Along the north Antrim coast is one of Ireland’s most stunning natural wonders, according to science. Folklore has a few other explanations for the tens of thousands of hexagonal stone pillars known as the Giant’s Causeway, although the scientific explanation is no less wondrous. Although Ireland’s mountains barely register as mountains to those more used to mountains on the scale of the Rockies or the Alps, once upon a time, we had volcanos. And one of those volcanoes gave the world more than 40,000 spectacular Irish gifts in the form of basalt pillars.
What is so astonishing about Northern Ireland’s only UNESCO Heritage Site is not the size of the stone formations but the shape. Each of them is an almost perfect hexagon, and they fit together like a skillfully done, 3D tiling job. The interlocking columns reach almost 40 feet skyward and descend like a very abstract staircase into the sea. The tops of the columns are almost flat, adding to the impression of steps. Perhaps they were worn smooth by giants walking across them.
Scattered among the basalt pillars are a few different and intriguing rock formations. The Wishing Chair combines the Irish gifts of stunning views and magical legends. Two other spots work their way into the giant legends. The Boot is a formation that looks like perhaps a hasty giant lost a shoe and didn’t stop for it. The Camel suggests that the mythical Finn McCool had a very unorthodox mode of transportation.
How Finn McCool Created the Causeway
Story-telling is one of the most beloved Irish gifts, and we have plenty of stories about how the Giant’s Causeway was formed. Most of them star the legendary warrior Finn McCool and involve him needing to walk over the water to Scotland. The notion that the rocks formed a bridge to Scotland makes sense because similar basalt rock columns are on the tiny Scottish island of Staffa, directly north of the Giant’s Causeway. Different legends suggest different reasons for Finn to travel to Scotland.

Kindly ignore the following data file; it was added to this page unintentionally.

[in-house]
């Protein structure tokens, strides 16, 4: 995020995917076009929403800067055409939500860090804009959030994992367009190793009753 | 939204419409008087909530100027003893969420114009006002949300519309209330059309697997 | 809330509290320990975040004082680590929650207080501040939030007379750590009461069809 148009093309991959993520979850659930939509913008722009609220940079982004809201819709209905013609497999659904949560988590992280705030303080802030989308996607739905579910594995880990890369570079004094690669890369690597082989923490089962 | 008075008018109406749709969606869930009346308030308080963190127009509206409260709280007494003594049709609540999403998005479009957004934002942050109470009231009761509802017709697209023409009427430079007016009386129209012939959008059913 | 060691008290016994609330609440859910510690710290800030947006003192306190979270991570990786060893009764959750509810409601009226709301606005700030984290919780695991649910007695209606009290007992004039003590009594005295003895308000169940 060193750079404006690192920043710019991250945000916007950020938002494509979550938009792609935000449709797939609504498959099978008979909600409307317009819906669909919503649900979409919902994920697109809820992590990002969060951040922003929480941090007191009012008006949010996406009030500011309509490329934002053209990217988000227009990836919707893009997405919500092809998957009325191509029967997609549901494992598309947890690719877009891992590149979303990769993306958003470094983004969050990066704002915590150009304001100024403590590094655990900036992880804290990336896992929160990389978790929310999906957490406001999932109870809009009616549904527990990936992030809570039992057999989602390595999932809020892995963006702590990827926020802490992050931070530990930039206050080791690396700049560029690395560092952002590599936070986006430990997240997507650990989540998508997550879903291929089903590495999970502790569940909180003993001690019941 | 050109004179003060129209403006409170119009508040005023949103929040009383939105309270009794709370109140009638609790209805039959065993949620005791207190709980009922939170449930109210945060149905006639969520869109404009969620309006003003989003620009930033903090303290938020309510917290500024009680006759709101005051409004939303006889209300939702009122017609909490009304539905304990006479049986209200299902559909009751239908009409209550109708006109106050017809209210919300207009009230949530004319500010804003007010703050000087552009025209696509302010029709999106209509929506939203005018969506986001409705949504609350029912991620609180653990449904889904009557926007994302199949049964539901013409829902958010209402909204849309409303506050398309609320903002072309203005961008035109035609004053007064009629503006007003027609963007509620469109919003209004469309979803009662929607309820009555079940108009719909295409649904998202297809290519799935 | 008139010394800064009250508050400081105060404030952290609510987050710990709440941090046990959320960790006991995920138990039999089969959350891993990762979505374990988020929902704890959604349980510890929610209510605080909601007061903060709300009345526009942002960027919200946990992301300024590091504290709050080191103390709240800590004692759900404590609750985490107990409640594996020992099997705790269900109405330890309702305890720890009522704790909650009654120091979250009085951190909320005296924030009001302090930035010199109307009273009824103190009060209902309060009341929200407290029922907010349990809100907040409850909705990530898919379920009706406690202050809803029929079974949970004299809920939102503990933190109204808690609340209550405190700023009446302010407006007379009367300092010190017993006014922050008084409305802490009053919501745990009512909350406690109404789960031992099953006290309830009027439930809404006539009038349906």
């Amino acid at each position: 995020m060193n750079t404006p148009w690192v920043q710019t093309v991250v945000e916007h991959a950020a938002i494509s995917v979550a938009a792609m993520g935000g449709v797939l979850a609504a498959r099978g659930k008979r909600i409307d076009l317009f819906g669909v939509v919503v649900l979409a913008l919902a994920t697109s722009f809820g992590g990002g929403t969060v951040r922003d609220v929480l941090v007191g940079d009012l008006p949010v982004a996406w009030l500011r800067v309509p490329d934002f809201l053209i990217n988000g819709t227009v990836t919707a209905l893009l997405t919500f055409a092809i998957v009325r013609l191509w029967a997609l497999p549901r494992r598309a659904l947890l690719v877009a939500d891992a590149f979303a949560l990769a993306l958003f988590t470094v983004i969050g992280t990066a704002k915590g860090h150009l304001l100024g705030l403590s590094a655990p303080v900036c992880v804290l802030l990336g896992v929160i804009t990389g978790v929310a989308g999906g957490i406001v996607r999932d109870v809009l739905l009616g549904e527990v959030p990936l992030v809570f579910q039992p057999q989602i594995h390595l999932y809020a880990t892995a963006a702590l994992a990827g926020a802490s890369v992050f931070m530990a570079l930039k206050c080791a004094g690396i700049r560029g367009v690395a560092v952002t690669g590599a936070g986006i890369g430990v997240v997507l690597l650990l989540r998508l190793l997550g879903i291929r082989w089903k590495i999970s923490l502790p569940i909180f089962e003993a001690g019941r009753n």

Some myths simply say that he wanted to be able to walk over to Scotland without getting his feet wet. That leaves us with the question of why he wanted to go to Scotland. In one story, Finn is interested in a woman in Scotland. He builds the causeway and crosses over to entreat this lady to return to Ireland with him.
Another legend tells us Finn has a long-running quarrel with a giant in Scotland. They hurl insults and threats back and forth across the sea. Eventually, Finn decides enough is enough. He builds the causeway and strides over to Scotland to settle the dispute with his fists. As he approaches, he realizes the giant is much larger than he expected. Quietly, he retreats. But the giant notices him, and follows. Finn flees to his home and explains what is happening to his wife.
A no-nonsense type, she orders him into the bathtub and wraps him in a blanket. When the giant arrives, she tells him no, Finn has not returned home and invites him to wait. As they wait, she points out various pieces of farm equipment and casually describes the large items as Finn’s weapons. The giant grows concerned at the thought that Finn could he large enough to hold these things in his hand. Finn’s wife invites the giant into the house to show him her ‘baby’. She cheerfully points to Finn in the bathtub and comments that he is the image of his father, and him only weeks old. The giant is now terrified thinking of how large Finn must be if his baby is the size of a large man. He makes his excuses and quickly retreats to Scotland.
This version leaves one question… whose huge stone boot was left at the causeway, Finn’s or the giant’s?